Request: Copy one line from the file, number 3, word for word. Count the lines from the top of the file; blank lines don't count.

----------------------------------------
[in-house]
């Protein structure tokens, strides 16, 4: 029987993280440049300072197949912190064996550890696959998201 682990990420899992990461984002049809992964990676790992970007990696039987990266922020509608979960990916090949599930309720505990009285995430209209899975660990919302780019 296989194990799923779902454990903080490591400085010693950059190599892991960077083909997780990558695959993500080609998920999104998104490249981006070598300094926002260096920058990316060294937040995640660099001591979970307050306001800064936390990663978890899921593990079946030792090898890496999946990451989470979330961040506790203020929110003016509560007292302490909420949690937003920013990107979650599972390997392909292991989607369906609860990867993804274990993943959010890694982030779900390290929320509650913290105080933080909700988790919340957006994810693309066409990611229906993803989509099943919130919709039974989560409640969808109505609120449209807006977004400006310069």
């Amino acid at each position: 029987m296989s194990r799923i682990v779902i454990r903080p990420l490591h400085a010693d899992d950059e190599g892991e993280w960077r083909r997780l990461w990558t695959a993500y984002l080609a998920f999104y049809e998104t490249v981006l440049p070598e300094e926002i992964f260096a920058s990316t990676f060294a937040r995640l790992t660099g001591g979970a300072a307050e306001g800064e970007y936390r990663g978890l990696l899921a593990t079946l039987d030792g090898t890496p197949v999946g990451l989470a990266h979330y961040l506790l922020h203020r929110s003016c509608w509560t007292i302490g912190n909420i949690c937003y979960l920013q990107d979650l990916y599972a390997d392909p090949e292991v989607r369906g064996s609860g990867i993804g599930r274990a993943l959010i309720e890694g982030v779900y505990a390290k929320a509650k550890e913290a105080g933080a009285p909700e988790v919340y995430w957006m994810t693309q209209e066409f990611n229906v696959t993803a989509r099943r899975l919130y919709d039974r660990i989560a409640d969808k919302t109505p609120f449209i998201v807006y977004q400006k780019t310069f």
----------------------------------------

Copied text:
């Amino acid at each position: 029987m296989s194990r799923i682990v779902i454990r903080p990420l490591h400085a010693d899992d950059e190599g892991e993280w960077r083909r997780l990461w990558t695959a993500y984002l080609a998920f999104y049809e998104t490249v981006l440049p070598e300094e926002i992964f260096a920058s990316t990676f060294a937040r995640l790992t660099g001591g979970a300072a307050e306001g800064e970007y936390r990663g978890l990696l899921a593990t079946l039987d030792g090898t890496p197949v999946g990451l989470a990266h979330y961040l506790l922020h203020r929110s003016c509608w509560t007292i302490g912190n909420i949690c937003y979960l920013q990107d979650l990916y599972a390997d392909p090949e292991v989607r369906g064996s609860g990867i993804g599930r274990a993943l959010i309720e890694g982030v779900y505990a390290k929320a509650k550890e913290a105080g933080a009285p909700e988790v919340y995430w957006m994810t693309q209209e066409f990611n229906v696959t993803a989509r099943r899975l919130y919709d039974r660990i989560a409640d969808k919302t109505p609120f449209i998201v807006y977004q400006k780019t310069f």